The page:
Nearly half Wales cancer patients face delays in lifesaving treatments
Macmillan Cancer Support is warning that nearly half (46.5%) of people with cancer in Wales are now being left to face anxious delays in lifesaving cancer treatments.
Published today, the latest data from the Welsh NHS shows that in July alone more than 740 cancer patients were not treated within the nationally set target of 62 days; below Wales’ aim of treating 75 per cent of people on time.
The latest statistics record the second lowest level of performance since current data collections began.
“These figures reveal the stark truth that nearly half of people with cancer, people who may already have experienced significant delays in their initial diagnosis during the pandemic, are now also being met with delays in receiving life-saving treatment,” Head of Partnerships for Macmillan Cancer Support in Wales Richard Pugh said.
“Wales’ cancer care system is now working harder than ever before, with an unprecedented level of demand for life saving care and treatment. Yet the harsh reality is that the system is simply not able to keep up with this demand.
“It is a crisis that will only continue to deepen unless Wales sees both a radical investment into cancer services and the development of a clear strategic direction that will put the right staff and facilities in place to meet demand both now and in the future.”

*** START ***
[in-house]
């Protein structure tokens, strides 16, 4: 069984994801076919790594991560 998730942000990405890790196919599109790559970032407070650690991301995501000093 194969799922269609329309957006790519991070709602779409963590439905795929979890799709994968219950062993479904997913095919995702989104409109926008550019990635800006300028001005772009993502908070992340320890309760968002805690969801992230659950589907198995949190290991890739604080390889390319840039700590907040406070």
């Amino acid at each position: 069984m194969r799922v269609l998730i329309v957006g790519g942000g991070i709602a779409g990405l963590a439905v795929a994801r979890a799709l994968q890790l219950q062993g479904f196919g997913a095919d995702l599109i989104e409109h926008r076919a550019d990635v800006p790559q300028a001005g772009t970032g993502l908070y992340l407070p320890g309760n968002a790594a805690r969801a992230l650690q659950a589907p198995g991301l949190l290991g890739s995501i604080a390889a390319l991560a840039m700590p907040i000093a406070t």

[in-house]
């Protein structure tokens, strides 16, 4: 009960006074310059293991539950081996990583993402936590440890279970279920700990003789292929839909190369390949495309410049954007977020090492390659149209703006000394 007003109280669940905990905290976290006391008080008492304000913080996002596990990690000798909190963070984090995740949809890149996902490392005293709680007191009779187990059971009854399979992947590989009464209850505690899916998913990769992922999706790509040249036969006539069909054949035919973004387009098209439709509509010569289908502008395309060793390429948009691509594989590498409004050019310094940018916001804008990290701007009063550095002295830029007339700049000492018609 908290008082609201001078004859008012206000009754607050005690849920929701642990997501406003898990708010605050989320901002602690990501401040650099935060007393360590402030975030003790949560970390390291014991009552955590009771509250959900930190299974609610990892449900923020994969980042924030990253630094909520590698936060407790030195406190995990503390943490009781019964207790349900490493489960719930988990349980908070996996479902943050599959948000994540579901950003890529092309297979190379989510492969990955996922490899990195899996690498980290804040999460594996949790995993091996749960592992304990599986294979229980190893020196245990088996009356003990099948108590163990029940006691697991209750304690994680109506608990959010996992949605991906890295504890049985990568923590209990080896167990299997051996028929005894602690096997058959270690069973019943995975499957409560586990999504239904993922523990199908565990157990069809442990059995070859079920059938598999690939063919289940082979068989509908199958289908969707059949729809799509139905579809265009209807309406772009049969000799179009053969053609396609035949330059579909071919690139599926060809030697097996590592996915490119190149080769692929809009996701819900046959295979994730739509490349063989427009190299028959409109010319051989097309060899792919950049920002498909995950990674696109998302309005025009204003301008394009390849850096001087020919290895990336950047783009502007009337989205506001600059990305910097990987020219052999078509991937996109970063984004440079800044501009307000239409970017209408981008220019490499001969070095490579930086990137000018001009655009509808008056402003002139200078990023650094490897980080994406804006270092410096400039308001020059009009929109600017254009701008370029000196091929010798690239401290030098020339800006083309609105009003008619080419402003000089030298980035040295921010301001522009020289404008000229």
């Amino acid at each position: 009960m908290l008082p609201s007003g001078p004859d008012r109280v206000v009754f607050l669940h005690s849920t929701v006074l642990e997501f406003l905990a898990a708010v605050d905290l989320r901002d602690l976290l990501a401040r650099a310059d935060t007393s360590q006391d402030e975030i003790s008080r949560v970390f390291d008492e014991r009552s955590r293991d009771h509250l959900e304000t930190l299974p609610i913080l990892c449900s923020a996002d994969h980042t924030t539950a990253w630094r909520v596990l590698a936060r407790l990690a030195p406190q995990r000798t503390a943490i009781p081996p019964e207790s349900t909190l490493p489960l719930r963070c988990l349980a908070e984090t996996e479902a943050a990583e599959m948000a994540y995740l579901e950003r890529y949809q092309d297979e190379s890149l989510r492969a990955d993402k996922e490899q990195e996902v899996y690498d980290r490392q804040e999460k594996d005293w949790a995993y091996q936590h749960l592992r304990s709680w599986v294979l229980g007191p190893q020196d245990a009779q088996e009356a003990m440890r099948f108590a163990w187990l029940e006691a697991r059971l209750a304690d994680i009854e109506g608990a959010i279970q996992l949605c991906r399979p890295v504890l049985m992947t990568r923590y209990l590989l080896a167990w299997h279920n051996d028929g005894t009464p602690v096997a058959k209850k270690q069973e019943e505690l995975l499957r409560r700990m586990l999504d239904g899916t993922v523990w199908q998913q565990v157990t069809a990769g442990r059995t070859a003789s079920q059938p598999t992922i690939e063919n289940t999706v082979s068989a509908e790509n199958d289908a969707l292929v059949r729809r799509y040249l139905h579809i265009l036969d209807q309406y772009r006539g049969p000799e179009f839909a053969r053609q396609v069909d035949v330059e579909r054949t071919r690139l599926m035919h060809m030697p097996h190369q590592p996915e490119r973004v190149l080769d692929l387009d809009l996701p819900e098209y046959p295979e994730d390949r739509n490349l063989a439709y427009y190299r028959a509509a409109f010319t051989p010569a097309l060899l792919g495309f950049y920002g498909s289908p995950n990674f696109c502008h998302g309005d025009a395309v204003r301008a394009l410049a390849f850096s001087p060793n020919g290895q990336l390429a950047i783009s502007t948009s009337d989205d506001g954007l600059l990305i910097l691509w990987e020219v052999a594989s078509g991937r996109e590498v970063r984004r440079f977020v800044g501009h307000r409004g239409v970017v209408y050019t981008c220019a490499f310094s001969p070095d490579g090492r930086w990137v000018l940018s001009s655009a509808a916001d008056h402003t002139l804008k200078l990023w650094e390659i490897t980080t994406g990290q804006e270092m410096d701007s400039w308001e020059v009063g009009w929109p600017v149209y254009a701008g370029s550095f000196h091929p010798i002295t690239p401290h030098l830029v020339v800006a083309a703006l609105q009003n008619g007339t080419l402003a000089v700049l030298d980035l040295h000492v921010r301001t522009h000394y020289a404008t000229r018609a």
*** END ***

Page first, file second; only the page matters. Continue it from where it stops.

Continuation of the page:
“Macmillan continues to do everything it can to help and we are here for anyone with cancer and their loved ones. For advice, information or a chat, you can call us free on 0808 808 0000 or visit macmillan.org.uk.”
The new Suspected Cancer Pathway target came into effect from 1 December 2020. It set the target that at least 75% of patients should start treatment within 62 days of first being suspected of cancer.
The Welsh Government’s planned care recovery plan also established a new target of 80% of people being treated within 62 days by 2026.
In July, only 53.5% (853 out of 1,594) of pathways started their first definitive treatment within 62 days of first being suspected of cancer, 9.9% lower than July 2021 and is the second lowest figure since the current data series began.
The data published also reveals significant variation in treatment times for different cancer types, with waiting times for tumours such as head and neck, gynaecological and urological cancers showing as few as 32.3% of patients starting their treatment on time.
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